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A Dawes era poster.

U.S. Land Rights for Indians?

Duane Champagne
4/27/14

There is an argument within federal-Indian law literature that suggests Indians could have more effectively protected land under U.S. law if they owned land in fee simple rather than under trust. There is better protection for private property under the U.S. Constitution than can be had from treaties, aboriginal title, and federal trust protection.

This kind of argument is called a hypothetical and requires acceptance of certain assumptions before the argument’s logic can be understood. Hypotheticals are used in legal debates and in law school teaching to consider various outcomes of cases by hypothetically changing case facts. Hypotheticals explore alternative case situations, or anticipate future scenarios based on changing circumstances.

One such hypothetical suggests that if Indians had U.S. land ownership rights they would have had greater success defending their land. The implication is that trust lands and treaty lands, which ultimately derive from aboriginal title have not been easily defendable in U.S. law. Indian trust land does not have direct support from the private property rights assumed under the Constitution.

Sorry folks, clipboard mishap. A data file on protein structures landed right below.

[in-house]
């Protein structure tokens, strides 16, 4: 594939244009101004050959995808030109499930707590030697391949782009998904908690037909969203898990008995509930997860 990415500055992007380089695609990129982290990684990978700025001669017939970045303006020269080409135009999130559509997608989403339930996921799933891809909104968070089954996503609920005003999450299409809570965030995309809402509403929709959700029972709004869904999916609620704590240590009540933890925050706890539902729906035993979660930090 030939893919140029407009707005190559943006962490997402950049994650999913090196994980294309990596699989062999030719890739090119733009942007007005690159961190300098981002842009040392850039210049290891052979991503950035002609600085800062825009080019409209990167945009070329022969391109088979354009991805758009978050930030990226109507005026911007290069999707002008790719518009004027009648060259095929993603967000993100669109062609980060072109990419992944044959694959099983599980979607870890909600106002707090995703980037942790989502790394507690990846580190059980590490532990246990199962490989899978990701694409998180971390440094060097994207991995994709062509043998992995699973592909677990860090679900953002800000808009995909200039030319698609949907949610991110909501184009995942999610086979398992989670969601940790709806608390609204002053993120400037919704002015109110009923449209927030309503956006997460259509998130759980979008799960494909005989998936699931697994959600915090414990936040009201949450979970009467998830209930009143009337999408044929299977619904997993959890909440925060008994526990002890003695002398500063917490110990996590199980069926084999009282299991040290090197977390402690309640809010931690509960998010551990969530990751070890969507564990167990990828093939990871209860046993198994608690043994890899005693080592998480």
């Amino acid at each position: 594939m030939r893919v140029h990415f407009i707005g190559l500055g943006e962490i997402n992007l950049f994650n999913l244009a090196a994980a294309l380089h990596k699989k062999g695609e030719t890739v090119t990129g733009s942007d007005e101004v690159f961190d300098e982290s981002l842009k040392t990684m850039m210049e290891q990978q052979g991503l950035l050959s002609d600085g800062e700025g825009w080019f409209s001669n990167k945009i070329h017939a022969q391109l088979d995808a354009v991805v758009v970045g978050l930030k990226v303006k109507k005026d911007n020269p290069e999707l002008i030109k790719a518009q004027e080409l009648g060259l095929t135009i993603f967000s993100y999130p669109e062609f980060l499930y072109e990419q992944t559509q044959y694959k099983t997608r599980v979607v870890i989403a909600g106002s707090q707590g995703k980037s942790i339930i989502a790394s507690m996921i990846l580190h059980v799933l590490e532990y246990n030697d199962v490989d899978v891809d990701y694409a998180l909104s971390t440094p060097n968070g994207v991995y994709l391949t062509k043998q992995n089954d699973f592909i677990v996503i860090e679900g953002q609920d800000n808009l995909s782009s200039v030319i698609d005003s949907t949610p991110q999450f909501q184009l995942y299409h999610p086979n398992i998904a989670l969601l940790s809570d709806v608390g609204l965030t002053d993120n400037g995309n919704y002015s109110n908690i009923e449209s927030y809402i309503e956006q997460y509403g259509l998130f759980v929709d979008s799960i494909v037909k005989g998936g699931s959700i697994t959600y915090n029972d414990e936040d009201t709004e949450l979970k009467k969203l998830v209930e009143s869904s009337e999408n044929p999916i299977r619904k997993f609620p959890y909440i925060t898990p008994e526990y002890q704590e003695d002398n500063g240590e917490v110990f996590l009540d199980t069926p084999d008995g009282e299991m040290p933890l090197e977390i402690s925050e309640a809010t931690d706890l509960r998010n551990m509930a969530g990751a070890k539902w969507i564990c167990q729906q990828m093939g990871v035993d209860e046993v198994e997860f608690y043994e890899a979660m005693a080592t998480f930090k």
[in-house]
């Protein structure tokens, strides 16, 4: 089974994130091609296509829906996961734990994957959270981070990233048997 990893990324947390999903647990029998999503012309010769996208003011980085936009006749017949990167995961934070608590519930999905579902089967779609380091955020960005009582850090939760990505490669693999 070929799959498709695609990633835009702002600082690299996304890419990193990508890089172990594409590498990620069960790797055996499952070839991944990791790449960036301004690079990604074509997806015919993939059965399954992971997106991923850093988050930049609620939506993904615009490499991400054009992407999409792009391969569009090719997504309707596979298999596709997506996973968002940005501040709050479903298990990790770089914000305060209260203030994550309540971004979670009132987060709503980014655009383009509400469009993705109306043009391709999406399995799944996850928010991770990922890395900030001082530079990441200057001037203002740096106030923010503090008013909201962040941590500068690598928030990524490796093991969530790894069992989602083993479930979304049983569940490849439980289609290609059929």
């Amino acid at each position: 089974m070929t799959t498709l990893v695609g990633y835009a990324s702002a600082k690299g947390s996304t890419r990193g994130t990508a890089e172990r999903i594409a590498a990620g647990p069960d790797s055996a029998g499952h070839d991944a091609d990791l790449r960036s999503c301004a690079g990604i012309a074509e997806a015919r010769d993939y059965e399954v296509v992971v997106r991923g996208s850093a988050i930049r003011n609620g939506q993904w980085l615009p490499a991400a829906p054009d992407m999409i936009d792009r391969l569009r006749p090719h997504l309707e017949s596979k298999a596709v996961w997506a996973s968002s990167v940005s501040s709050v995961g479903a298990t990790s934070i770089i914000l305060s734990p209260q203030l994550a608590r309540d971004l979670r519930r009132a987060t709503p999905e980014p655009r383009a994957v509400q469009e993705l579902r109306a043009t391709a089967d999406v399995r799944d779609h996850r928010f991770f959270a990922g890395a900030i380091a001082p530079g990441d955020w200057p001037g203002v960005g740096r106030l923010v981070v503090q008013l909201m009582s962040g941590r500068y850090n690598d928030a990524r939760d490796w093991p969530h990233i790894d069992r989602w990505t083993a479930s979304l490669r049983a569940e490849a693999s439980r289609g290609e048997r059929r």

To accept the proposed hypothetical, one has to assume that Indians would accept private individual land and protect it in U.S. courts, law and government. If one can accept Indians agreeing to private land ownership, then the proposed argument has force. The U.S. government, laws, and courts are constitutionally bound to protect private property. If Indians were agreeable that tribal land could be turned into private property then they would have the property protections of the U.S. system. In some cases, in recent decades, conservative judges and legislators have favored Indian land rights, often because they saw Indian land as private property. The judges in the Cobell case saw the money unpaid to Indian trust allotments as a violation of property rights.

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